I recall a poster in math classrooms of my youth that implored me to “draw a picture” as part of the problem-solving process. A useful strategy, to be sure. But it turns out that it’s a learned skill.
Pictures that are useful for demonstrating or examining the mathematical structure of a problem are special. We don’t all make them intuitively. I have asked the future elementary teachers in my courses to draw a picture that might be helpful in solving the following word problem:
Tabitha has five baskets of apples. Each basket has eight apples. How many apples does Tabitha have altogether?
I frequently get back something of this form:
I refer to this as a decoration, and I contrast it with diagram. A diagram demonstrates mathematical structure; it represents mathematical ideas differently from a symbolic form. A decoration makes the symbols look prettier or more contextual, but does not on its own represent the underlying mathematical relationships.
We can decorate our diagrams. The inclusion of an apple in the picture does not preclude it being a diagram. But it doesn’t necessarily make the picture useful for solving problems either.
With that in mind, which of the following are diagrams and which are purely decorations?
P.S. Extra credit to anyone who can find or take a photograph of the “draw a picture” poster. I seem to recall it being one in a set of five or so problem-solving posters.
Could it have been this poster?
It doesn’t look like NCTM sells that poster any more.
Nice find, gasstationwithoutpumps! But that one doesn’t look familiar. I do wish I could read everything on the poster.
The one I remember had a cartoony Einsteinish guy with thought bubbles. But I may be misremembering.
Perhaps this one then:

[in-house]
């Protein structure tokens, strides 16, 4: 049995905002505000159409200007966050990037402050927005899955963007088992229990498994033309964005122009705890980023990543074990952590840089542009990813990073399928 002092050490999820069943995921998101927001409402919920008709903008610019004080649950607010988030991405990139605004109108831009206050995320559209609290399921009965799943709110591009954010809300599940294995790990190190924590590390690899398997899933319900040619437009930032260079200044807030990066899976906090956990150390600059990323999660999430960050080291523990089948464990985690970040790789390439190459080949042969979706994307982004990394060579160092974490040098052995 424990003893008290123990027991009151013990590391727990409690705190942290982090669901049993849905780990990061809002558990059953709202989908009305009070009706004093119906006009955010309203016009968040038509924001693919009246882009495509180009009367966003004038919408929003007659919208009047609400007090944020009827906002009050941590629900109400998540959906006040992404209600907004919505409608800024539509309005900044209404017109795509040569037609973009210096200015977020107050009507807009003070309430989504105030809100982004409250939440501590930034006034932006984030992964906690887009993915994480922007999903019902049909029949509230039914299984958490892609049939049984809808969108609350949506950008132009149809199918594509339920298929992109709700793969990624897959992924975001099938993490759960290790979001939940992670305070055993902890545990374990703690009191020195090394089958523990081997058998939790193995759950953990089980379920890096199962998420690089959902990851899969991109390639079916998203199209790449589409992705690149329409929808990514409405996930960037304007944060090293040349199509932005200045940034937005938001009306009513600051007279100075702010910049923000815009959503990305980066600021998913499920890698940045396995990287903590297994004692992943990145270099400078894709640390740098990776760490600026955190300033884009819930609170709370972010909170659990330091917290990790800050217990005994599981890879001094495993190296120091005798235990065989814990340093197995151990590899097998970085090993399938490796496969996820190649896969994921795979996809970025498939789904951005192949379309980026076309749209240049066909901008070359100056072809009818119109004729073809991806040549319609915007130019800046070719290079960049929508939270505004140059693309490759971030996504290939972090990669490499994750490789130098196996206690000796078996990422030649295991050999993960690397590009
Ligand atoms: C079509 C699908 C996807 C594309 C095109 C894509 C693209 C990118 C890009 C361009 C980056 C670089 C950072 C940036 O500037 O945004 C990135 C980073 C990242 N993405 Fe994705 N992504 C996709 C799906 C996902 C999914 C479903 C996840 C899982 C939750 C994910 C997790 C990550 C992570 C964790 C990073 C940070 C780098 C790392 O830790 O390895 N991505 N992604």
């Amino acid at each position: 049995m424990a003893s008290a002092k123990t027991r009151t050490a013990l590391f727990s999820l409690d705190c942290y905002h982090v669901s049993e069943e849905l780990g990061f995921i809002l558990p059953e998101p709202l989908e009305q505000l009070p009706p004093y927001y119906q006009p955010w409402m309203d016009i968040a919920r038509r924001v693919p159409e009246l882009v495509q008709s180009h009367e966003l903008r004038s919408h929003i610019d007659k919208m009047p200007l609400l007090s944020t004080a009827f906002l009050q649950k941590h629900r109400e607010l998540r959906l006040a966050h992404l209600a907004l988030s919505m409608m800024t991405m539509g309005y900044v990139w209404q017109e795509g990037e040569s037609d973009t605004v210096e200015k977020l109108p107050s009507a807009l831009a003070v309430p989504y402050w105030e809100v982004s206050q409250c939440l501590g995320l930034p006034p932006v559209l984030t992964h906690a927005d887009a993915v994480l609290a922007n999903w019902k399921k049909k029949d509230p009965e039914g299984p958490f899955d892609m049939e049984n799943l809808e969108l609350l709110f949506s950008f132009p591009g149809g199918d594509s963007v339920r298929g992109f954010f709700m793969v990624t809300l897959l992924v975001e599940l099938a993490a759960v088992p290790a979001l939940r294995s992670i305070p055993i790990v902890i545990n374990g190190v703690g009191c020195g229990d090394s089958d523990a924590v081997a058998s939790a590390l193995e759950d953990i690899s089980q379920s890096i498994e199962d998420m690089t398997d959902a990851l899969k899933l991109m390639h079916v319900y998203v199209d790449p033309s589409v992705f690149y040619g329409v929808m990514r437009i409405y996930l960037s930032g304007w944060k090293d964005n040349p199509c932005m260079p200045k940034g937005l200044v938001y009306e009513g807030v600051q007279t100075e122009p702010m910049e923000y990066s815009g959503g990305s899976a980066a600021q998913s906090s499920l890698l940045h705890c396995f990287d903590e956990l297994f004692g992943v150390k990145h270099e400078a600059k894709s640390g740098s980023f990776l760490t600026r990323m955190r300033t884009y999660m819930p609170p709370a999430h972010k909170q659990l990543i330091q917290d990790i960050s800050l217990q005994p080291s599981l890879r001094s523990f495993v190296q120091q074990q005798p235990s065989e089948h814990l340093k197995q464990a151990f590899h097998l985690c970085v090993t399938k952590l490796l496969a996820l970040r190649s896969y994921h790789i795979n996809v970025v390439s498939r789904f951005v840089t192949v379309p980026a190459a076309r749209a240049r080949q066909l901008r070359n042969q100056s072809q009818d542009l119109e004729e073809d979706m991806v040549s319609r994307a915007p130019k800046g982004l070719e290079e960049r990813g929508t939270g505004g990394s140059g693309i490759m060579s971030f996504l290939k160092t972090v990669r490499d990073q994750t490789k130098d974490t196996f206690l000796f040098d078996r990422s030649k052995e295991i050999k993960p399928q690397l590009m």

When I talk about similar ideas with my students, I tell them to “draw a portrait of the thing” rather than its name or its symbol. I really like your terminology of diagrams vs. decorations!
This is lovely and poetic, Maria.
I will have to try this formulation with my students. “Draw a portrait of multiplication.” Very very interesting way to think about it.
Nope, gasstation, that’s not it either.
I must say, though, that I am stunned by how perfectly your find matches my cartoony Einsteinish guy. So now I’m wondering if that’s because there are 8000 different problem-solving posters out there; all featuring the cEg.
And may I say that I both admire and appreciate the effort. I am imagining that someone still has this poster in their room (Larry and Stu, perhaps?) and will shoot a photo for me.
Google image search makes finding posters that match your somewhat vague description fairly easy. Finding the one you really meant, though, will require a more precise description (if it is on the web at all—a lot of copyrighted stuff is not).
Nice distinction. So the follow up question is, how do you teach people to draw diagrams instead of drawings?
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